Global Recycling Day
The countdown has started for a new international awareness day taking place March 18, 2018, that is dedicated to securing the future of the planet through recycling. The initiative was kicked off at the Brussels-based Bureau of International Recycling’s (BIR’s) 2017 World Recycling Convention in New Delhi Oct. 16, 2017, with the launch of the Global Recycling Day website, www.globalrecyclingday.com, and of social media channels Facebook, Twitter, Instagram and LinkedIn by Ranjit Baxi, president of the BIR.
The first Global Recycling Day will highlight the need to conserve water, air, coal, oil, natural gas and minerals and celebrate the power of the newly termed “seventh resource,” the goods we recycle every day.
The new initiative is the brainchild of Baxi, who announced his vision for a day dedicated to recycling at the inauguration of his presidency at the BIR’s 2015 Dubai, United Arab Emirates, convention. The day encourages people to think again about what is thrown away, seeing not waste but opportunity.
Willing to work
A West Virginia nonprofit organization is making a difference in the lives of people with disabilities while benefitting the environment at the same time. The Jackson County Developmental Center (JCDC) of Millwood, West Virginia, has announced a partnership with RightCycle by Kimberly-Clark Professional to provide employment for people who have disabilities.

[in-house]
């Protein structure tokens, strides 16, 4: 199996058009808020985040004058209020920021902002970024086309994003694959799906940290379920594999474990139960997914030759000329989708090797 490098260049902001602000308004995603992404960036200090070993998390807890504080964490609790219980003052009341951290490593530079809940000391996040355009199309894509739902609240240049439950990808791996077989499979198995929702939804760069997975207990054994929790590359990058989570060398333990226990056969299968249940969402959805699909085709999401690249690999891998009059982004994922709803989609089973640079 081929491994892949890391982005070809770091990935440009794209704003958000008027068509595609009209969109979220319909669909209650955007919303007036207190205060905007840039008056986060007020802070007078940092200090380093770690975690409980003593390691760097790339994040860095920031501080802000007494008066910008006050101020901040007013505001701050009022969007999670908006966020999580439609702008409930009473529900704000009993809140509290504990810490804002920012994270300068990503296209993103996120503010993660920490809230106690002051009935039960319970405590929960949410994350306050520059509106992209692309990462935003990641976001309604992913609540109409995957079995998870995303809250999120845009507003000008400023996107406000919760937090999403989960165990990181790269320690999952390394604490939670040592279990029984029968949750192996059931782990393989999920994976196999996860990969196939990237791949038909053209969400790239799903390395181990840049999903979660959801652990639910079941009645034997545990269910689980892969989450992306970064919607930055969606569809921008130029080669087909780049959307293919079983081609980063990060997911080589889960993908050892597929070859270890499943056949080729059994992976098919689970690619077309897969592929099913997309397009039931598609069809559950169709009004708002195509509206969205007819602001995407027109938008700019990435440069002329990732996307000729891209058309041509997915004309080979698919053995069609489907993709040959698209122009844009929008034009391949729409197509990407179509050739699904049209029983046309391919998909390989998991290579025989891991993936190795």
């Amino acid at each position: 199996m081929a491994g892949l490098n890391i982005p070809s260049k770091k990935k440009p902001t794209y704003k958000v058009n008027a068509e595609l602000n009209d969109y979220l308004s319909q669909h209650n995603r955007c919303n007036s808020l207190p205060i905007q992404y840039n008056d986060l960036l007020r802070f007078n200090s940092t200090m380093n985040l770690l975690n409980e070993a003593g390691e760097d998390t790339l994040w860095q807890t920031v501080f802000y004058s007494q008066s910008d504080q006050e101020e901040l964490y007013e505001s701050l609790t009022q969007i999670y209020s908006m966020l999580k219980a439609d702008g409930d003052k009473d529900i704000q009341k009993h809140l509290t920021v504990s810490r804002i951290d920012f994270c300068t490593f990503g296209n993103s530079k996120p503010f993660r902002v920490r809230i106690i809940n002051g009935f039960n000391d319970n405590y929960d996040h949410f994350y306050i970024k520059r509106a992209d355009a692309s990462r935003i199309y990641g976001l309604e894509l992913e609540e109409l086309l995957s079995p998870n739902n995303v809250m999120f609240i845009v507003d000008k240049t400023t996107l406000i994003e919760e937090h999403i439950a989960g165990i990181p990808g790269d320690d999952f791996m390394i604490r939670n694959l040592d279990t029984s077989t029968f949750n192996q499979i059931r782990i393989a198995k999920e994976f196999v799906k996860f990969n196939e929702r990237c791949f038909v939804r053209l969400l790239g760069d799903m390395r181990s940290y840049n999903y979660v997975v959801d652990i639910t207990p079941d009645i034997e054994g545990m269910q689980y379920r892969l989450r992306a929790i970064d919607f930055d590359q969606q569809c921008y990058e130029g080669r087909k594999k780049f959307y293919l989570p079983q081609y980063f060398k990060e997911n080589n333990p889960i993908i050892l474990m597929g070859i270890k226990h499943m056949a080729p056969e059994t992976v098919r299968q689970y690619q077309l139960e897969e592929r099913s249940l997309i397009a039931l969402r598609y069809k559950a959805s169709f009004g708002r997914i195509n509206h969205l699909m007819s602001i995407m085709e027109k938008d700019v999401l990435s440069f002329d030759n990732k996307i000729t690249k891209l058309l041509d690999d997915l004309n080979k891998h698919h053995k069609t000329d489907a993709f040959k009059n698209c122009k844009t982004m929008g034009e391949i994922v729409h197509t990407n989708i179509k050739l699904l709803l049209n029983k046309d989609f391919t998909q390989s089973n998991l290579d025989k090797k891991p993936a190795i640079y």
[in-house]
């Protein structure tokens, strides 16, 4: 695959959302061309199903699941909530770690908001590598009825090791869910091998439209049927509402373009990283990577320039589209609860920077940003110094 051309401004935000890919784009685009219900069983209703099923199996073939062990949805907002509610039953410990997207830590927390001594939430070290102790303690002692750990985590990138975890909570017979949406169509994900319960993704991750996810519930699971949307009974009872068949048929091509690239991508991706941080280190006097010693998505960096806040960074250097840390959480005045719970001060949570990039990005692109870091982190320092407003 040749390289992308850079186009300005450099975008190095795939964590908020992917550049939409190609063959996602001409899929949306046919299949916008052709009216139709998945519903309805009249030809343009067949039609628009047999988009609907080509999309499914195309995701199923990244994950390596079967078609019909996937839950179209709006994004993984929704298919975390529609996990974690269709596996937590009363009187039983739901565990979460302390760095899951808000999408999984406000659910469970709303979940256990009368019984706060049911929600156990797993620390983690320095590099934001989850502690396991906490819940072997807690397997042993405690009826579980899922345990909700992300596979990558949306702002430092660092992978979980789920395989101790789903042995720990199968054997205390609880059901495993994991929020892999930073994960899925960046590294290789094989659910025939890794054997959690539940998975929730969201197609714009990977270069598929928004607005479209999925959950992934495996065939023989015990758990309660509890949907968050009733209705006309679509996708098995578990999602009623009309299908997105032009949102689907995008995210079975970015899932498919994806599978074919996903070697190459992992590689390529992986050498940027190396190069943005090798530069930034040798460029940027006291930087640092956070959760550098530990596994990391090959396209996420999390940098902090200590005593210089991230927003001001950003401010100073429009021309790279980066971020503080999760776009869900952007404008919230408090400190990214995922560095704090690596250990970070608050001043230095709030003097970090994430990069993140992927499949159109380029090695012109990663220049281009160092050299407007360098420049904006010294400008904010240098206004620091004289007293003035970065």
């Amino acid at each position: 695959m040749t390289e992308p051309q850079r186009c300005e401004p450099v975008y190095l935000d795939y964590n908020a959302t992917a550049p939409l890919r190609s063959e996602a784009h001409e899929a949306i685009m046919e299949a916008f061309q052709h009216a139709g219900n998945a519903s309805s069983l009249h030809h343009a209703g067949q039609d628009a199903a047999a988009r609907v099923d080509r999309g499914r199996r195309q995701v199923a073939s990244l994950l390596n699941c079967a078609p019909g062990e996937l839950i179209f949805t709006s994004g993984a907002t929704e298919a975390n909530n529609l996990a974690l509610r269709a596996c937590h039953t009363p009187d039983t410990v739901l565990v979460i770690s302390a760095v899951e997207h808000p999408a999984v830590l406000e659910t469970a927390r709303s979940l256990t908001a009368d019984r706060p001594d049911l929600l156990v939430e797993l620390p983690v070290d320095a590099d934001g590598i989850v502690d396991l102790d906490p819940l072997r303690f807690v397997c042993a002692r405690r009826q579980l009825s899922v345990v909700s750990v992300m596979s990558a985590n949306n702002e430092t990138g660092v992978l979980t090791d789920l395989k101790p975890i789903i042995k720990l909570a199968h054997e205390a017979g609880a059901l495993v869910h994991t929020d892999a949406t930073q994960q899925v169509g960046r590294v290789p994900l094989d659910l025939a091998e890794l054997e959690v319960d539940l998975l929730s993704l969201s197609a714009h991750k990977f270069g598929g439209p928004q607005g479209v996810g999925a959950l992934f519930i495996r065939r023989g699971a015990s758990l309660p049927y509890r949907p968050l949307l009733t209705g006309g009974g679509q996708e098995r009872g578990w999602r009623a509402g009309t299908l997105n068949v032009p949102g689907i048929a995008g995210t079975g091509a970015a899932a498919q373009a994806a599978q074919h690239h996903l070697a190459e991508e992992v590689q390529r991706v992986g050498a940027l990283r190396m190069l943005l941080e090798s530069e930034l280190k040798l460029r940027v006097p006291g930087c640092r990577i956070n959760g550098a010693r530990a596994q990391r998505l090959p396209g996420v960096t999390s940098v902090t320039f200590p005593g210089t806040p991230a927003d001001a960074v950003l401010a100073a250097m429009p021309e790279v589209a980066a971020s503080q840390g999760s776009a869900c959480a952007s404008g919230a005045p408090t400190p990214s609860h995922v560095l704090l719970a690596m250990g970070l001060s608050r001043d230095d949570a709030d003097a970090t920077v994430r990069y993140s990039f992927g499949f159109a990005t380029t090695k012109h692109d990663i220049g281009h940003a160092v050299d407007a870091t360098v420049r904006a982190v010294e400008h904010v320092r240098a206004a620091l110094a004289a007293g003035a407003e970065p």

The JCDC employees remove zippers and other metal parts from garments so the apparel can be recycled through the RightCycle program, the first large-scale recycling program for
Discarded plastic bottles could one day be used to build stronger, more flexible concrete structures, from sidewalks and street barriers to buildings and bridges, according to a new study.
Cambridge, Massachusetts-based Massachusetts Institute of Technology (MIT) undergraduate students have found that by exposing plastic flakes to small, harmless doses of gamma radiation, then pulverizing the flakes into a fine powder, they can mix the plastic with cement paste to produce a stronger concrete.
“There is a huge amount of plastic that is landfilled every year,” says Michael Short, an assistant professor in MIT’s Department of Nuclear Science and Engineering. “Our technology takes plastic out of the landfill, locks it up in concrete, and also uses less cement to make the concrete, which makes fewer carbon dioxide emissions. This has the potential to pull plastic landfill waste out of the landfill and into buildings, where it could actually help to make them stronger.”
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